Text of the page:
Zaouia


Zaouia

Zaouia (Arabic زاوية "corner"), also spelled "zawiya", "zawiyah", "zaouiya", "zaouïa" "zwaya", etc, is a Maghrebi and West African term for an Islamic religious school or monastery, roughly corresponding to the Eastern term "madrassa". The zawiya often contains a pool, and sometimes a fountain. [M. D. Goulder, Stanley E. Porter, Paul M. Joyce, David E. Orton, "Preview this bookCrossing the Boundaries: Essays in Biblical Interpretation", 1994, BRILL publisher, 381 pagesISBN 9004101314]

Schools in the Maghreb

In precolonial times, these were the primary sources for education in the area, and taught basic literacy to a large proportion of children even in quite remote mountainous areas - leading to a 40% literacy rate in Algeria in 1830, for instance, which was actually higher than after the French left.Fact|date=March 2007 Their curriculum began with memorization of the Arabic alphabet and the later, shorter suras of the Qur'an; if a student was sufficiently interested or apt, it progressed to law (fiqh), theology, Arabic grammar (usually taught with al-Ajurrumi's famous summary), mathematics (mainly as it pertained to inheritance law), and sometimes astronomy. These are still operational throughout the Maghreb, and continue to be a major educational resource in the Sahel of West Africa, from Mauritania to Nigeria.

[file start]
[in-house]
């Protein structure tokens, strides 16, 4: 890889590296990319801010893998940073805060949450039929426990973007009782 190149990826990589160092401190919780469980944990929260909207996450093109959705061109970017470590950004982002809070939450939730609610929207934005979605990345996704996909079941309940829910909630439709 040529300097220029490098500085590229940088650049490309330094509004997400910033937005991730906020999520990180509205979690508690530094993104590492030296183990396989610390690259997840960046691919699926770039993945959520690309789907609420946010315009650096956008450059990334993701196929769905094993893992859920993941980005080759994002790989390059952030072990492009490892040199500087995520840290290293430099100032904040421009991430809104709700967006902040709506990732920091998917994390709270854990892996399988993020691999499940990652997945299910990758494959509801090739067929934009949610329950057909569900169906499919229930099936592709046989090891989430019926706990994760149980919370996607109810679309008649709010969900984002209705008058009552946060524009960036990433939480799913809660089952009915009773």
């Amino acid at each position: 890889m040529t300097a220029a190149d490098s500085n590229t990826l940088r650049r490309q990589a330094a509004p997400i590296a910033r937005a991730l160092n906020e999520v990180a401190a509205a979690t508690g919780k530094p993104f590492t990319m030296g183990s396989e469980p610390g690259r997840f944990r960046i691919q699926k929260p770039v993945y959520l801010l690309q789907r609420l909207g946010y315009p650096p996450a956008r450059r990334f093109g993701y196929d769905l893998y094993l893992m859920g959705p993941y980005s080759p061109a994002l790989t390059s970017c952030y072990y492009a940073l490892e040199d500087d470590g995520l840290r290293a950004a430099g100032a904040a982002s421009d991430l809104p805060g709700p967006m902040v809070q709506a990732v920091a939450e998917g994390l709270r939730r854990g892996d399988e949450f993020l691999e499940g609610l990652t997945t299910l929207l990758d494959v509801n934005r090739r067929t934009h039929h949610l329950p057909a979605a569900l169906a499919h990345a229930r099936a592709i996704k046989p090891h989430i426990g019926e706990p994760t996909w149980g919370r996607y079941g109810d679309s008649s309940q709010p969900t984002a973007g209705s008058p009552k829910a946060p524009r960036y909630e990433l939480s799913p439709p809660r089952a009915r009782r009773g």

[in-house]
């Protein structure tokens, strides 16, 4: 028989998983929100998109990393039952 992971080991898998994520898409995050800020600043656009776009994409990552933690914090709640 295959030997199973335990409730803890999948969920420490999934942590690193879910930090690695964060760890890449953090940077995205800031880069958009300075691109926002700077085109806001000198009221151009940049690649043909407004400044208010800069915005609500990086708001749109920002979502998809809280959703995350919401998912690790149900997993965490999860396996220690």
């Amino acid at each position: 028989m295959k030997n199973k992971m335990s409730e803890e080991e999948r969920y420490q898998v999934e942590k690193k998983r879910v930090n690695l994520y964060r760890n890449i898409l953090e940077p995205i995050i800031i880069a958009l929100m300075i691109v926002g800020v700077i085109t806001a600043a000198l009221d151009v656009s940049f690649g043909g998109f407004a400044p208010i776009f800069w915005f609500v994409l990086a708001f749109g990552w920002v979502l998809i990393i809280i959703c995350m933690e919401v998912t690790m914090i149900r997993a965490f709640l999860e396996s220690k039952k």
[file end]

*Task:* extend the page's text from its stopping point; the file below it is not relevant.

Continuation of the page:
Sufi lodges

In the Arab world, the term "zawiya" can also refer to a Sufi lodge, akin to the term khanqah used in the Persian-speaking world. An example is the Hilaliyya Zawiya in Syria.

Hassane tribal usage

Among the Hassaniya Arabic-speaking populations of Mauritania, Western Sahara, Morocco, Mali and Algeria (often referred to as Moors/Maure and Sahrawis), the term is also used to signify a certain type of tribe. Sahrawi-Moorish society was traditionally (and still is, to some extent) stratified into several tribal castes, with the Hassane warrior tribes ruling and extracting tribute - horma - from the subservient znaga tribes. A middle caste was formed by the Zawiya, or scholarly tribes, who provided religious teaching and services. This did not necessarily mean that they maintained a monastery or school as described above, since all these tribes were more or less nomadic. Hoewever, important shaykhs would sometimes create schools, or, after their deaths, their graves would turn into holy places of significance to the tribe.

Often, the Zawiya tended to be descended from Sanhadja Berbers, while the Hassane claimed lineage from the Beni Hassan Arabs. Even if intermarriage and tribal alliances made the distinction difficult to maintain from a scientific perspective, it was culturally important; however, from about the 19th century, most or all Sahrawi-Moorish tribes had adopted the Hassaniyya Arabic dialect and come to regard themselves as Arabs. Sometimes, the Zawiya and Hassane roles changed with this: military and economic strength would often lead to a gradual redefinition of the tribe's role, and, simultaneously, to its self-perception of religious and ethnic background. Especially in the northern Hassane areas, i.e. today's Western Sahara, the Zawiya tribes were more or less synonymous with the Chorfa, tribes who claimed descent from the Prophet Muhammad. In the areas corresponding broadly to today's Mauritania, this was not necessarily so; there, the name "Marabout" is also used synonymously with "Zawiya" in its tribal meaning.